A few weeks ago, I had a parent send me a message asking for advice because his 8-year-old daughter was speaking disrespectfully and hatefully to her parents. He told me they’d tried time-outs, spanking, and taking away things, and none of them were working.
I answered him with these thoughts:
There’s probably many parenting programs and tactics you could use to attack this situation, and I’m not here to tell you which one is the best. But I am going to start by saying this: pick one and stick with it, whether it’s Total Transformation, Love and Logic, or techniques from experts such as Dr. Michele Borba. As you adapt whatever strategy works for your family, keep in mind five key character-shaping words: foundation, consistency, time, clarity,and calm.
Build a FOUNDATION
Your kids will live out and say what is “programmed” into them and this becomes the foundation for who they grow up to become. The question is then, what is being programmed into them?
Your children are being programmed all day long from what they hear at school, in sports, with friends, at home, or through movies, TV, books and the computer. And let’s be honest, there is a lot of negative influences in our world.
To combat that, you as parents must be feeding your kids as much positive as you can.
- Monitor TV, movies, books so that your child is getting wholesome, positive content.
- Program positive morals into them by exposing them to the literature, people, and beliefs that you want them to know. Be intentional about it, don’t just assume they will pick things up. Whether it’s taking them to church, reading good books with them, or exposing them to positive role models, you must face the fact that parenting kids to become people of character is a battle day in and day out.
When our kids were young, we moved our family across the country from Florida to California, to live around family that we felt was a strong positive influence on our kids. Now that our kids are young adults, we see that was one of the best decisions we ever made for our family.
- Talk with your children about moral issues like how we treat people, love, respect, etc. Be on the alert for teachable moments when you can impart wisdom that your child is really hearing.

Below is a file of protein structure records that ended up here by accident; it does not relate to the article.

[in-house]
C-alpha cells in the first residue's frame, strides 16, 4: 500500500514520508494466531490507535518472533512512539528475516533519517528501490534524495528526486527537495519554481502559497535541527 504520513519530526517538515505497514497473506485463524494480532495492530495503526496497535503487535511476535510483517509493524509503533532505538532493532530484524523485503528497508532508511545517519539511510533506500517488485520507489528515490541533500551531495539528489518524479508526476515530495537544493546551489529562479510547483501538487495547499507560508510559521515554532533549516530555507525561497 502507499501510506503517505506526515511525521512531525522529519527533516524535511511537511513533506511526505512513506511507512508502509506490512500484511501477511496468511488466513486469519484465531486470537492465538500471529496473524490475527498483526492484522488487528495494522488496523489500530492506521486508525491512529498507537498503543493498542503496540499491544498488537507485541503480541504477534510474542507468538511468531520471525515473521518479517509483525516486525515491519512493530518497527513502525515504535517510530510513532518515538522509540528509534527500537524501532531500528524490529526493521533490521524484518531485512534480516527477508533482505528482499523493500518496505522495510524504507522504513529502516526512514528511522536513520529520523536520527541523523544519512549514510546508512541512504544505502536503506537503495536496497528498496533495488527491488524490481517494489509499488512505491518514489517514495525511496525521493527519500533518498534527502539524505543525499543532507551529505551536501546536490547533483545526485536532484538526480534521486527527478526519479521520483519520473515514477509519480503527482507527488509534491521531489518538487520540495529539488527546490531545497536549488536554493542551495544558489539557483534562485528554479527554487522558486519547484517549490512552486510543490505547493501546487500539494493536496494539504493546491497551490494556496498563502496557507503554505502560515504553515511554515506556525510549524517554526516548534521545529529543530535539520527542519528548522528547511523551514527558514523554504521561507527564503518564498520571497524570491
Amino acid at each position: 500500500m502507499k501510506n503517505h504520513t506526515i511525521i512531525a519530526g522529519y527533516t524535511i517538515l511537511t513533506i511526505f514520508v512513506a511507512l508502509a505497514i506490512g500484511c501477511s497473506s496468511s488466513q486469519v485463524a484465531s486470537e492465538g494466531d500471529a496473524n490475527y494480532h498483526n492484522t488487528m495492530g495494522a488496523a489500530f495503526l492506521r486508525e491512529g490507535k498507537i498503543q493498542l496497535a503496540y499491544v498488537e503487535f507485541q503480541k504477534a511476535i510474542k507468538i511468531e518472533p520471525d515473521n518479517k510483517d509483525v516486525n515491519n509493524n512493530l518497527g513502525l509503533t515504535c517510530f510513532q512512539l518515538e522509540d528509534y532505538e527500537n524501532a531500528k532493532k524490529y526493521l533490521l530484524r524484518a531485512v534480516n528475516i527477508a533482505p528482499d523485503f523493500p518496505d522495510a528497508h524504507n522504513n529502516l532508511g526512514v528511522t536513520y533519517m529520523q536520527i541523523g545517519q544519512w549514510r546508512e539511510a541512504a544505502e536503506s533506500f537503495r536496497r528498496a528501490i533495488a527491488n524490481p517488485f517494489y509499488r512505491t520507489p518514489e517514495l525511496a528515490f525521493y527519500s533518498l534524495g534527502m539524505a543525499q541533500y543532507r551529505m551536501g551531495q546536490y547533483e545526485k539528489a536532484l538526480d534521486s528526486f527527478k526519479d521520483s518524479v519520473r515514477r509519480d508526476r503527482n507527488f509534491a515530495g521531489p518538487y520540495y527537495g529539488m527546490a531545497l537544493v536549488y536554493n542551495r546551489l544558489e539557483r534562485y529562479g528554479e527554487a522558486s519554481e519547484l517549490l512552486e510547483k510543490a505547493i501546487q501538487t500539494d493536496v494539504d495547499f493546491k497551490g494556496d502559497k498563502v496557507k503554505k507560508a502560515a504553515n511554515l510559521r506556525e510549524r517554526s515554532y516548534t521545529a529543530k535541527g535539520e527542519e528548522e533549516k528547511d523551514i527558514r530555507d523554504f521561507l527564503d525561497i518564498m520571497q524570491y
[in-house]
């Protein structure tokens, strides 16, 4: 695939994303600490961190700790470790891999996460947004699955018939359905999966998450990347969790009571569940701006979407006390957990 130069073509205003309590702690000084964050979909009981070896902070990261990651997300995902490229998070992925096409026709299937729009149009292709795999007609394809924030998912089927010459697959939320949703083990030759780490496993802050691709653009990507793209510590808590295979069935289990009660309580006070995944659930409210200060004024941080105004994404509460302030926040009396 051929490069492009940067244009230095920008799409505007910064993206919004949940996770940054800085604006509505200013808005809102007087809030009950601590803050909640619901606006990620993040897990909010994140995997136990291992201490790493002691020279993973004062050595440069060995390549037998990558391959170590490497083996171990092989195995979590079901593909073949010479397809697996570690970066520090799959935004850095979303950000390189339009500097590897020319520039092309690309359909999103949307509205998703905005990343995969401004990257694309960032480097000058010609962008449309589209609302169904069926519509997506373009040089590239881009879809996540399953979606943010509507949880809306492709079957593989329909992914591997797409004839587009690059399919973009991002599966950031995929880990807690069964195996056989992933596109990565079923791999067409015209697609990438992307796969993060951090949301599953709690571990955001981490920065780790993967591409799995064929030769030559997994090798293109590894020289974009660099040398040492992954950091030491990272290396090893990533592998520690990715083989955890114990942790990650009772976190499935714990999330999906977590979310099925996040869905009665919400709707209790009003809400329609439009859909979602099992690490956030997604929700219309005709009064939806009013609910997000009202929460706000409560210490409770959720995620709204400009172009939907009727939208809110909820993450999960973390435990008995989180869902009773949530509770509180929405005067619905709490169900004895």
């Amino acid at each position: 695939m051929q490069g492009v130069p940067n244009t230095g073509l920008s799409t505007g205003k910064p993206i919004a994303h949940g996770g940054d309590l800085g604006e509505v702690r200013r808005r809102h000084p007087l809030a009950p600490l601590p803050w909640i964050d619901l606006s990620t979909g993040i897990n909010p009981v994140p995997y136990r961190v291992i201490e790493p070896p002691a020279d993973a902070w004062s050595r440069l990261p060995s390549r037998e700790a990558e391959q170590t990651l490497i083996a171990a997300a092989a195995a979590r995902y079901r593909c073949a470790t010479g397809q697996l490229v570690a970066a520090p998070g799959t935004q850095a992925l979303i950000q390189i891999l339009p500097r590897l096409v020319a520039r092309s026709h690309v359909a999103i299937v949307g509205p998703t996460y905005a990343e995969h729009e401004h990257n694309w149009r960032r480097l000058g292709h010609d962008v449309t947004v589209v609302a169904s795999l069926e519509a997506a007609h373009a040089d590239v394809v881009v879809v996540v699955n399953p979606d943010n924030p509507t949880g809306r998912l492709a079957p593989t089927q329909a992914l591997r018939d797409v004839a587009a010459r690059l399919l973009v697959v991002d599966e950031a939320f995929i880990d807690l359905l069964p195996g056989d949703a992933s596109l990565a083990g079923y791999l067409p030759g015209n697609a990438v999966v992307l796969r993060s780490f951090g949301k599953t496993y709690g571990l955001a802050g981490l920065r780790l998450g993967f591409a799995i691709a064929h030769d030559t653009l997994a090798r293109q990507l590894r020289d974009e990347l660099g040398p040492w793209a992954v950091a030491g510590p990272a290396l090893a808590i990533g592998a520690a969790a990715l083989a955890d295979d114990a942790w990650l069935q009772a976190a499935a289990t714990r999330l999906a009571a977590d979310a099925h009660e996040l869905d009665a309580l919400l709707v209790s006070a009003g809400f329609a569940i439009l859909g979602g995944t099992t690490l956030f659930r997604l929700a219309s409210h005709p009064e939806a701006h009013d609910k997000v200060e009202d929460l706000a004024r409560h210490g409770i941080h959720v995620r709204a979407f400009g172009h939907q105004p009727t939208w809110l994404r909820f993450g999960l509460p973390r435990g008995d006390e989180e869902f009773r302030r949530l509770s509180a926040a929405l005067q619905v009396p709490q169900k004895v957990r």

Some of you may be thinking that I’m suggesting you should shelter your children from negative influences, and for the first part of their lives, that is exactly what I am saying. There will come a time as they grow to let them experience the real world, but be sure their foundation is strong so they are ready when that time comes.
Along with that idea, I’m not saying you should protect your child from learning hard lessons. Those times will undoubtably come and when they do, take advantage of the teachable moments and help your child learn from the experience. Yet another way to strengthen the character foundation.
There are many good discipline strategies to choose from, but the method is only part of the solution. No program will work without consistency.
Consistency is probably the hardest part. It means you have to follow through with the discipline when you are tired, when you don’t want to get up, and when you are not home.
For example, let’s say you’ve told your child that a certain type of behavior is not acceptable and if she chooses to do it anyway, there will be consequences (you decide what they are). If you have talked to her about this and you know she understands, then you must do those consequences EVERY TIME she engages in the unwanted behavior. This may mean she will have to go to her room for the evening even you have company, or it may mean that if you are at a friend’s house you will have to leave early. Whatever the scenario, you cannot waver from the consequence you have set.
If you jump from discipline strategy to discipline strategy as the parent who wrote me was–they tried time-outs, spanking, taking things away–you may find that your child is playing you. She knows you are experimenting with different disciplines, and the fact that you are trying so many things says to her that she’s got you floundering for a way to reinforce what you’ve told her.
That’s why you must find a logical consequence to the behavior and stick to it like your life depends on it.
Give it TIME
My friend is learning that her good eating habits have to be a lifestyle and that it will take more than 2, 3 or 4 weeks. She will have to commit to a new way of life, at least for a good long while.
Your discipline strategy has to be a way of life. Pick one strategy and stick with it. It may take months or longer for your child to get the message, but if you are consistent and stick with it, she will.
The bottom line is this: You can’t microwave character growth.
When you decided on a strategy, sit down with your child and say something like this, “Mom and I have talked and decided that ______ (type of behavior) is not acceptable in our home. If you choose to do it, there will be consequences.” You can tell her what those are or not, it’s up to you. But be sure she understands what you have said, perhaps asking her to repeat it to you.
I believe that staying calm is HUGE. I admit I blew it occasionally as my kids grew up, but I usually apologized and tried to be more matter of fact about discipline.
When your child misbehaves, stay calm and explain that her behavior is unacceptable. Then, administer the pre-determined discipline. No yelling, no getting mad. Just do the discipline and let her experience the consequences.
There is no doubt in my mind that raising kids to be healthy, positive adults is a totally exhausting endeavor. But it is well worth the painful effort when you see that your kids are headed down a good path.